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Pleading for Laos – Episode 3

 Monks procession in Luang Prabang, Laos

Today we finish the Mihai’s adventures through Laos. He returned mesmerized from this quiet, silent, unknown country. But with an evangelist of Laos travels like Mihai, soon Laos could be taken by assault by the tourists… Thank you very much, Mihai for the posts!

The most romantic image of Asia

Laos: Monks receiving alms Laos

Nothing can be more beautiful than this. An old and exotic ritual that is kept in Laos every morning. It is sublime and touching in the same time to see the locals waking up at dawn (5 o’clock in the morning), day after day, to offer piously and with humility food to the monks and to ask for blessing. For the monks this is the only meal of the day that is offered by the locals. It is impossible as a Western tourist not to empathize to the maximum with so simple and human gestures and so forgotten through other parts of the world. After what I saw in this morning, I think religion makes the people better. At least these people, the religion makes them better people.

After they take their rice from the locals, the monks return on the small streets in the temples to pray for their health. On the same time, the roads of the tourists take the opposite way towards the hotels. My way as well will be opposed to the one of the monks. They will continue every morning in the same direction, I will take the opposite way, much more disoriented. And much further.

Laos: Monks receiving alms Laos

Pha That Luang

Rome has the Coliseum, Paris has the Eiffel Tower, London has Big Ben.
Vientiane has the Pha That Luang.

Sights of Laos: Great Stupa of Vientiane

The great stupa and the national symbol ofLaos. Kind of a San Pietro fromLaos. A religious symbol and a symbol of national unity at the same time, taking into account that it appears inclusively on the country’s coat of arms, framed by the sickle and the hammer. Although it is a religious sanctuary.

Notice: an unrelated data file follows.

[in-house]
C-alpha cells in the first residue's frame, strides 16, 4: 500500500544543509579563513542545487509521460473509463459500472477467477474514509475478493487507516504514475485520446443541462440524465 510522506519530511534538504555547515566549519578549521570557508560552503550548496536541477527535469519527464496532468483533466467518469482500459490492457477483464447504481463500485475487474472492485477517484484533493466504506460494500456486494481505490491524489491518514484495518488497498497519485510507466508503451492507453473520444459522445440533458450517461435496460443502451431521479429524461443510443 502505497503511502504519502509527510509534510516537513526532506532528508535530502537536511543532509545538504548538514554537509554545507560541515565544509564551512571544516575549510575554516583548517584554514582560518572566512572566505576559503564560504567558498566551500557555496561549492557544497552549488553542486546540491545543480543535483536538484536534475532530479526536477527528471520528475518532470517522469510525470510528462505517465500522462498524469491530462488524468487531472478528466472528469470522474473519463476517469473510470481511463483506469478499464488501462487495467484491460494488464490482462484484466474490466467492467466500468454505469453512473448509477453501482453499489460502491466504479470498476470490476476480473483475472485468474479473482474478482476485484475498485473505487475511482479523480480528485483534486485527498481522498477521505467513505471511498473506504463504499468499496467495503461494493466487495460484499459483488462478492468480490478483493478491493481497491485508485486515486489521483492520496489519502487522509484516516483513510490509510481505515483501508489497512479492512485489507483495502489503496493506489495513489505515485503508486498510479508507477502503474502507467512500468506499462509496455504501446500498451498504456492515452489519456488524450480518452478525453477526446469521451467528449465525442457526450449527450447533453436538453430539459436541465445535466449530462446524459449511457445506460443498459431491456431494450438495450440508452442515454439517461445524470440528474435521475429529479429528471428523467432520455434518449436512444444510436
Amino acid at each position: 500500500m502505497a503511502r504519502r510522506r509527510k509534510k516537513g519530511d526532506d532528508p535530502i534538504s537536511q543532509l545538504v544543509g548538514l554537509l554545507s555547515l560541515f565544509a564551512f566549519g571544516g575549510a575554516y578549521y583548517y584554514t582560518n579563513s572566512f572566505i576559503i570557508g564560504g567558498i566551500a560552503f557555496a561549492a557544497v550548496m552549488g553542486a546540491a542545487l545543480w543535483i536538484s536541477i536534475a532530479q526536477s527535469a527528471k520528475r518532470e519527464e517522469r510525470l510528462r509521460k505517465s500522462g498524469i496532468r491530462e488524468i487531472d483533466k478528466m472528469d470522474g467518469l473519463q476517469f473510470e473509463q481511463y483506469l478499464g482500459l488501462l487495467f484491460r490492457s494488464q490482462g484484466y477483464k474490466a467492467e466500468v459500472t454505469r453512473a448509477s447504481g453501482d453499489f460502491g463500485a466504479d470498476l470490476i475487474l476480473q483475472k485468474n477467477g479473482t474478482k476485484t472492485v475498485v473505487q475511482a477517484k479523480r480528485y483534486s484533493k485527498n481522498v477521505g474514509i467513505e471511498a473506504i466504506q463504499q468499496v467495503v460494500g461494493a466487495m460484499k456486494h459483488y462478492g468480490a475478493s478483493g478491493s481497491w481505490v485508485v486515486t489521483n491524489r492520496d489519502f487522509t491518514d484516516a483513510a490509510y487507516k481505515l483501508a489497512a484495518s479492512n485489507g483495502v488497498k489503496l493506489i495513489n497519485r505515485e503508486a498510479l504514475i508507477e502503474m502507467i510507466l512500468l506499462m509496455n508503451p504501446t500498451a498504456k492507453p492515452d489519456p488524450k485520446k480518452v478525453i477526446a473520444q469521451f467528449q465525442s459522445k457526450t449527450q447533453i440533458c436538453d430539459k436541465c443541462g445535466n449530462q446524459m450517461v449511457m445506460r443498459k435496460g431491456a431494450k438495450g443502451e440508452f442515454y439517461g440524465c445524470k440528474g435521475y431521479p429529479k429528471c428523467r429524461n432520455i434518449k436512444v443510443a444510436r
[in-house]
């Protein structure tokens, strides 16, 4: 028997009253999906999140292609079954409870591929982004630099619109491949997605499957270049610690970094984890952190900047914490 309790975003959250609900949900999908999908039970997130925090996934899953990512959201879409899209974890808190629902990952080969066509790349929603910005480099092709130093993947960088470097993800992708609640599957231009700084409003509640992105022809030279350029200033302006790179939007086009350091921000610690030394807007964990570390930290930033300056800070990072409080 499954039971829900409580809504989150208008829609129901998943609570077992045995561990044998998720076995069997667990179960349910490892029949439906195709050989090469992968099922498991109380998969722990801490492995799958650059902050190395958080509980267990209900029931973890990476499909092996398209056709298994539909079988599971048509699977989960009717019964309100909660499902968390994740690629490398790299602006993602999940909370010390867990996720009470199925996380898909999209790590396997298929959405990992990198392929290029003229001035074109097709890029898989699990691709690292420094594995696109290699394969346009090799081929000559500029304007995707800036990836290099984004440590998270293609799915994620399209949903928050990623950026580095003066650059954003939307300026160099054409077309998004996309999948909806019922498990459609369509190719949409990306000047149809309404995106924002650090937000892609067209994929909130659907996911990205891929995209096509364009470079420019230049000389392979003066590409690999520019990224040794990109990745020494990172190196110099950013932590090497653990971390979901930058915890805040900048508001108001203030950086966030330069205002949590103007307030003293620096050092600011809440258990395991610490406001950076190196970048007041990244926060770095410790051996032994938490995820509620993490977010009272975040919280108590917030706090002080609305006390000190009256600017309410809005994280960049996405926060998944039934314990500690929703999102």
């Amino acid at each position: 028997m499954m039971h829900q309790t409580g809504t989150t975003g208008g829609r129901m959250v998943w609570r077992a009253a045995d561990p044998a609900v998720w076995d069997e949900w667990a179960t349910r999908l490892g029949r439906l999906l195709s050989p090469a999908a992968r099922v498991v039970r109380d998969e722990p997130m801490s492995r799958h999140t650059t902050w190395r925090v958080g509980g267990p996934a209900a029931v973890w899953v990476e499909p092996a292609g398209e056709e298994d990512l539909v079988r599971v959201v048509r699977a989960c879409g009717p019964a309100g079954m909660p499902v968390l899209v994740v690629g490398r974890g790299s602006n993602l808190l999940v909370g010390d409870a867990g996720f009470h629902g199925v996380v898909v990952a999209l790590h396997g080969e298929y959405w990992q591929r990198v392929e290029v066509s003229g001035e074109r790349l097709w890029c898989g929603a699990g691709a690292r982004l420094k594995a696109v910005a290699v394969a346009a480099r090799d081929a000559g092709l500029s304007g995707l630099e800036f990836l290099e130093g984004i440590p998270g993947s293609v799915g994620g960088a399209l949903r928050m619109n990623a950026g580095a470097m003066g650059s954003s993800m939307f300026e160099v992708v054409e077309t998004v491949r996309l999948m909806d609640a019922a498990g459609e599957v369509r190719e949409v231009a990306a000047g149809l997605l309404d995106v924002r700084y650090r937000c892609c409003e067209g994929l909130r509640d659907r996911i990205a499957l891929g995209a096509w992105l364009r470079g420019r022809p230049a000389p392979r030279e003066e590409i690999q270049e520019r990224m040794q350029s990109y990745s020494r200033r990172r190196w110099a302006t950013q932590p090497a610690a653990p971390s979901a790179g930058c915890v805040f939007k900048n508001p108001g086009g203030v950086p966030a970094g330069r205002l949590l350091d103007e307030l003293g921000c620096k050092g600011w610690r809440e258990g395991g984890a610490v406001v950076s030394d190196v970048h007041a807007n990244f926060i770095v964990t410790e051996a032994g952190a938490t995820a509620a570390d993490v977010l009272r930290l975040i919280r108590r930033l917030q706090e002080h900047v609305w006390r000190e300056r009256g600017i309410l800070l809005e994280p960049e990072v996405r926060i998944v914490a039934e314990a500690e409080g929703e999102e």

The monument of today is actually a restoration from the last century after an original building that goes back around 1566. The original building was made on the ruins of a Khmer temple from the 13th century. In the moment in which the king Setthathirat decided to move the capital of the Lan Xang (the former name of Laos in the past) from Luang Pabang to Vientiane began also the construction of the stupa. Around 1641, a Dutchman named Gerrit van Wuysthoff was the first European that reached this part of the world and was received by the king and saw the first Pha That Luang. He was astonished by the opulence of the building plated in gold in totality that shone under the rays of the Sun. It was the peak moment of the Lan Xang kingdom.

In the 18th century, the history of these places took a tragic turn: invaded and conquered by the Burmese and the Thai,Vientiane was passed through the sword, abandoned and the Pha That Luang vandalized and left to decay.  Around 1828, a second invasion of the Thai army took place with similar tragic consequences to the temple. Around 1900, the French colonialists decided to restore the building. The result was disappointing for the local population, very sensible to this kind of subject and that did not find itself in the French made restoration. It was not until 1935 a final restoration of the monument after the original blueprints made the Laotian people content. The result of this final restoration is the building of today, what we have in front of our eyes. The daily venerated by the locals and the epicenter of Buddhism inLaos.

Look at the above image and keep reading: